I accept your observations on the limitations and lack of permanence of the historical/grammatical method.

Nick, you bring up a crucial and fascinating topic: the relationship between epistemology and hermeneutics. We need to pursue this a lot more. It is true that the "Historical-Critical Method" and alternatives such as "Historical-Grammatical Method" or "Wholistic Historical Method" (my suggestion) are hermeneutical. But the different presuppositions on which they are based belong to competing epistemologies. I like your published proposal for "Wholistic Biblical Realism," describing an Adventist/biblical epistemology. We are definitely on the same page, and it is interesting that we independently came up with the term "Wholistic." Now it would be interesting to explore further the epistemological roots of hermeneutics and the hermeneutical implications of epistemology, to which we have not devoted adequate attention, perhaps due to a chronic Adventist fear of engaging in philosophy.

I sat in on an in-person debate between Chappel Hill's Bart Ehrman and Walla Walla's Carl Cosaert (while completing his PHd in NT languages at Chappel Hill ) at Chappel Hill a few years ago. It illustrated the contrast between higher criticism and a direct reading of the Bible where "all scripture is given by inspiration from God" and where "holy men of old moved by the Holy Spirit spoke from God".

Carl gave good historic evidence for the reliability of the book of Acts. Whie Ehrmann appealed primarily to the idea that no historian accepts miracles. (A point that could be debated all by itself).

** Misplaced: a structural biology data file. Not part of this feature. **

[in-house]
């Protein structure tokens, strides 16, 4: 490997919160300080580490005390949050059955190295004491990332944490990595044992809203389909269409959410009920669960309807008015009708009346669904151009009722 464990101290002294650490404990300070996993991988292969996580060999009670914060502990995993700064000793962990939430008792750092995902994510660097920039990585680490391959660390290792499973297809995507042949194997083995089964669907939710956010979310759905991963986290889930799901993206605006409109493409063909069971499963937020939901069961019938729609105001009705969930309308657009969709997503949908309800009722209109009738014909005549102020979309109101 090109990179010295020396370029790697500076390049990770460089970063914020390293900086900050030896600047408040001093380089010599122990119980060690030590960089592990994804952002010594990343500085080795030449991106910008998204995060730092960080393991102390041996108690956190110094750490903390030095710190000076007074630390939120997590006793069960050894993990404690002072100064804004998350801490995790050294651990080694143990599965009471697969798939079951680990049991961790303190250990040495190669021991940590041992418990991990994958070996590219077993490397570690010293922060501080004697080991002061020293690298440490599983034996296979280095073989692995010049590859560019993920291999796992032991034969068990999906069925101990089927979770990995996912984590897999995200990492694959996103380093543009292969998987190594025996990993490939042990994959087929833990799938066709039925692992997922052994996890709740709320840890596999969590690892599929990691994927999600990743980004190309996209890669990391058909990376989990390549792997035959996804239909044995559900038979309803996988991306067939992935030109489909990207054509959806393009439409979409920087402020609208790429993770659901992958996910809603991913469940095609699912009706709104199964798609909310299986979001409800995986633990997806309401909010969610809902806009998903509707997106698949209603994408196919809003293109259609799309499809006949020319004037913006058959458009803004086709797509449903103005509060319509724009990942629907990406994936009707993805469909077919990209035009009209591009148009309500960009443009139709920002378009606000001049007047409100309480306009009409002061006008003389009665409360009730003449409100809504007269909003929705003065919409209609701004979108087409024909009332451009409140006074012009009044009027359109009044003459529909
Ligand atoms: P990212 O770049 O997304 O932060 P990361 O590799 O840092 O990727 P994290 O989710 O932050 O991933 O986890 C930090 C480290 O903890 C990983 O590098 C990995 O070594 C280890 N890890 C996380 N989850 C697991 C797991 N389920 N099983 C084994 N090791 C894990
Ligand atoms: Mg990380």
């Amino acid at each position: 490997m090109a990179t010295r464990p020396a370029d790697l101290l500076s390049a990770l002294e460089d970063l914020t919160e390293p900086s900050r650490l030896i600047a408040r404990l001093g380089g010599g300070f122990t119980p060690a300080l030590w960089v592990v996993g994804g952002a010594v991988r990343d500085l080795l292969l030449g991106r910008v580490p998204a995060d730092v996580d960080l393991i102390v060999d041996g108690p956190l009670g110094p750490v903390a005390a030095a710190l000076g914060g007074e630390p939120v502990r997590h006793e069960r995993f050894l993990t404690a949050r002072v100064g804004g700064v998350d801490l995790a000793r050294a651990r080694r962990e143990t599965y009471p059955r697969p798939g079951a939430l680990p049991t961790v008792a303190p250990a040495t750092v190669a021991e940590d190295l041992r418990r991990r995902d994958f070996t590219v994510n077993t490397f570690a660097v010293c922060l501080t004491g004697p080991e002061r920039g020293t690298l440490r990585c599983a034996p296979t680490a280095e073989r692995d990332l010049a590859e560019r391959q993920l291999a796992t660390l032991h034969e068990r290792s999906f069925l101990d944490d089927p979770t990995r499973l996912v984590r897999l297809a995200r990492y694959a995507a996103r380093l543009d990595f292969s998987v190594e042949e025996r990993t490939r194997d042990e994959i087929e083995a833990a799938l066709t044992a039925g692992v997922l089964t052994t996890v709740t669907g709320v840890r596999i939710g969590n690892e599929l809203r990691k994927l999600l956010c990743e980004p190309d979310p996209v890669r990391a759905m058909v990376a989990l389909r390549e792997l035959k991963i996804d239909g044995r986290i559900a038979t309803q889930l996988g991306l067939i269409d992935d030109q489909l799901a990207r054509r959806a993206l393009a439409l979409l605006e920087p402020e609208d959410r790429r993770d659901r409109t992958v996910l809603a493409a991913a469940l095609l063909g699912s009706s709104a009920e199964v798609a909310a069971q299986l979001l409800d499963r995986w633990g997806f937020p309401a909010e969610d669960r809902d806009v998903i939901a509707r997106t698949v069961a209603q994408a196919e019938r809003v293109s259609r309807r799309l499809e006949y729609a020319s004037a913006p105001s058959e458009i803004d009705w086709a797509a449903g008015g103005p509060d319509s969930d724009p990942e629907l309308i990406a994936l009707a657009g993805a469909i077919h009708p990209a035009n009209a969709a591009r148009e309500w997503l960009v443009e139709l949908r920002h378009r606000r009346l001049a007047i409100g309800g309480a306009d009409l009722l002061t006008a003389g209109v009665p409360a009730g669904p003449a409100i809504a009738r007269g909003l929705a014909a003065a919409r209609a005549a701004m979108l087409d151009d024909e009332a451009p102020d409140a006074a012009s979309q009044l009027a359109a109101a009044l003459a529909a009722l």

in Christ,


Roy makes an excellent point, that "historical-grammatical" implies an approach so much narrower than the reality of many "historical-grammatical" exegetes - the "grammatical" implies to the outsider (even an academic from a different discipline, such as myself) that scholars who use it are overly focused on narrowly linguistic points. Scholars like Roy, or Gerald Klingbeil or Sigve Tonstad, to name but three SDA examples, are doing work that is conceptually so much broader!
However, "wholistic historical" or "wholistic Biblical realist" will never catch on except among those who practice it, because it is a loaded term. Using "wholistic" implies it is the right way to do it.
Historical-contextual seems, accurate, and more likely to win acceptance, perhaps among those who practice it, as well as those who don't.

Thanks for your observations, David. Yes, "wholistic" implies that everyone not doing it this way is practicing a method that is partial and therefore defective. So it could be taken as a kind of value judgment, which would be good for those who accept it.